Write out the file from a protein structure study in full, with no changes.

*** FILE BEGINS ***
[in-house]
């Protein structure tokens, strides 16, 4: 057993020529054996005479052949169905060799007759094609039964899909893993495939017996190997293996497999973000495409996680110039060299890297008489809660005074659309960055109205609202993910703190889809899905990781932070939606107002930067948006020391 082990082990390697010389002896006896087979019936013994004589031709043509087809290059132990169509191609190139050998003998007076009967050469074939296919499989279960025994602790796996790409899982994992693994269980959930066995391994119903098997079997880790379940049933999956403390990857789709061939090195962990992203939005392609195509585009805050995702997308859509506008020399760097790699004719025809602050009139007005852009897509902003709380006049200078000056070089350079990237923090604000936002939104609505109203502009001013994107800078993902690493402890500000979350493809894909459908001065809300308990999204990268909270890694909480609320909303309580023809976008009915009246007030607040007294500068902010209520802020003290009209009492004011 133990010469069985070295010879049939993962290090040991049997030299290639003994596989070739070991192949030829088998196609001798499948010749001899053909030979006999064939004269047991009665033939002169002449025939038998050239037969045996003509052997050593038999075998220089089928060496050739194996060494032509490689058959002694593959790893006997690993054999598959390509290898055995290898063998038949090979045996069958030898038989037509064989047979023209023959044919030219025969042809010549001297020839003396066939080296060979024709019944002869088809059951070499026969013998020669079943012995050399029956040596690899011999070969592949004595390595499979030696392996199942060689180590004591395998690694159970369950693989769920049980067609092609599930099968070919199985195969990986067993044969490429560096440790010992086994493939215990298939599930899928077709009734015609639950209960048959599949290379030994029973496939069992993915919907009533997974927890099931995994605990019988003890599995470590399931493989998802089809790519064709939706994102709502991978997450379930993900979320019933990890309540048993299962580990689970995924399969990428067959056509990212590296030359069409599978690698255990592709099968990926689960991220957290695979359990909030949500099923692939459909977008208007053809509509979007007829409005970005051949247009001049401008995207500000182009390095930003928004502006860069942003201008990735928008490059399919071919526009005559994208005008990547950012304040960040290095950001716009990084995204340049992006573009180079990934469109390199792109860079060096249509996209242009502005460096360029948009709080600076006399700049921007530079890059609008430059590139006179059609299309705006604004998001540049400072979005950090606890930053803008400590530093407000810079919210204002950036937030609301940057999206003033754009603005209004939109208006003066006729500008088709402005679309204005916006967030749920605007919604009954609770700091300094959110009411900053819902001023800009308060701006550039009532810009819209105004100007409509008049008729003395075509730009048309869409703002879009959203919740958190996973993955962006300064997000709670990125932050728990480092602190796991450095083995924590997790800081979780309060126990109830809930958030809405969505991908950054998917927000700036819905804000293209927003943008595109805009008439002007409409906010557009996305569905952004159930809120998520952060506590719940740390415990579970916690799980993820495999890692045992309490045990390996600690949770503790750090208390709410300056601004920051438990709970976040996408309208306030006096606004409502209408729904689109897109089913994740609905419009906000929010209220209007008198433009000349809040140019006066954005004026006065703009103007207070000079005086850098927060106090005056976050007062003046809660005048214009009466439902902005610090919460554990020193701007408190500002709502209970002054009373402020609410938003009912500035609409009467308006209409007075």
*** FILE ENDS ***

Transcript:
[in-house]
């Protein structure tokens, strides 16, 4: 057993020529054996005479052949169905060799007759094609039964899909893993495939017996190997293996497999973000495409996680110039060299890297008489809660005074659309960055109205609202993910703190889809899905990781932070939606107002930067948006020391 082990082990390697010389002896006896087979019936013994004589031709043509087809290059132990169509191609190139050998003998007076009967050469074939296919499989279960025994602790796996790409899982994992693994269980959930066995391994119903098997079997880790379940049933999956403390990857789709061939090195962990992203939005392609195509585009805050995702997308859509506008020399760097790699004719025809602050009139007005852009897509902003709380006049200078000056070089350079990237923090604000936002939104609505109203502009001013994107800078993902690493402890500000979350493809894909459908001065809300308990999204990268909270890694909480609320909303309580023809976008009915009246007030607040007294500068902010209520802020003290009209009492004011 133990010469069985070295010879049939993962290090040991049997030299290639003994596989070739070991192949030829088998196609001798499948010749001899053909030979006999064939004269047991009665033939002169002449025939038998050239037969045996003509052997050593038999075998220089089928060496050739194996060494032509490689058959002694593959790893006997690993054999598959390509290898055995290898063998038949090979045996069958030898038989037509064989047979023209023959044919030219025969042809010549001297020839003396066939080296060979024709019944002869088809059951070499026969013998020669079943012995050399029956040596690899011999070969592949004595390595499979030696392996199942060689180590004591395998690694159970369950693989769920049980067609092609599930099968070919199985195969990986067993044969490429560096440790010992086994493939215990298939599930899928077709009734015609639950209960048959599949290379030994029973496939069992993915919907009533997974927890099931995994605990019988003890599995470590399931493989998802089809790519064709939706994102709502991978997450379930993900979320019933990890309540048993299962580990689970995924399969990428067959056509990212590296030359069409599978690698255990592709099968990926689960991220957290695979359990909030949500099923692939459909977008208007053809509509979007007829409005970005051949247009001049401008995207500000182009390095930003928004502006860069942003201008990735928008490059399919071919526009005559994208005008990547950012304040960040290095950001716009990084995204340049992006573009180079990934469109390199792109860079060096249509996209242009502005460096360029948009709080600076006399700049921007530079890059609008430059590139006179059609299309705006604004998001540049400072979005950090606890930053803008400590530093407000810079919210204002950036937030609301940057999206003033754009603005209004939109208006003066006729500008088709402005679309204005916006967030749920605007919604009954609770700091300094959110009411900053819902001023800009308060701006550039009532810009819209105004100007409509008049008729003395075509730009048309869409703002879009959203919740958190996973993955962006300064997000709670990125932050728990480092602190796991450095083995924590997790800081979780309060126990109830809930958030809405969505991908950054998917927000700036819905804000293209927003943008595109805009008439002007409409906010557009996305569905952004159930809120998520952060506590719940740390415990579970916690799980993820495999890692045992309490045990390996600690949770503790750090208390709410300056601004920051438990709970976040996408309208306030006096606004409502209408729904689109897109089913994740609905419009906000929010209220209007008198433009000349809040140019006066954005004026006065703009103007207070000079005086850098927060106090005056976050007062003046809660005048214009009466439902902005610090919460554990020193701007408190500002709502209970002054009373402020609410938003009912500035609409009467308006209409007075």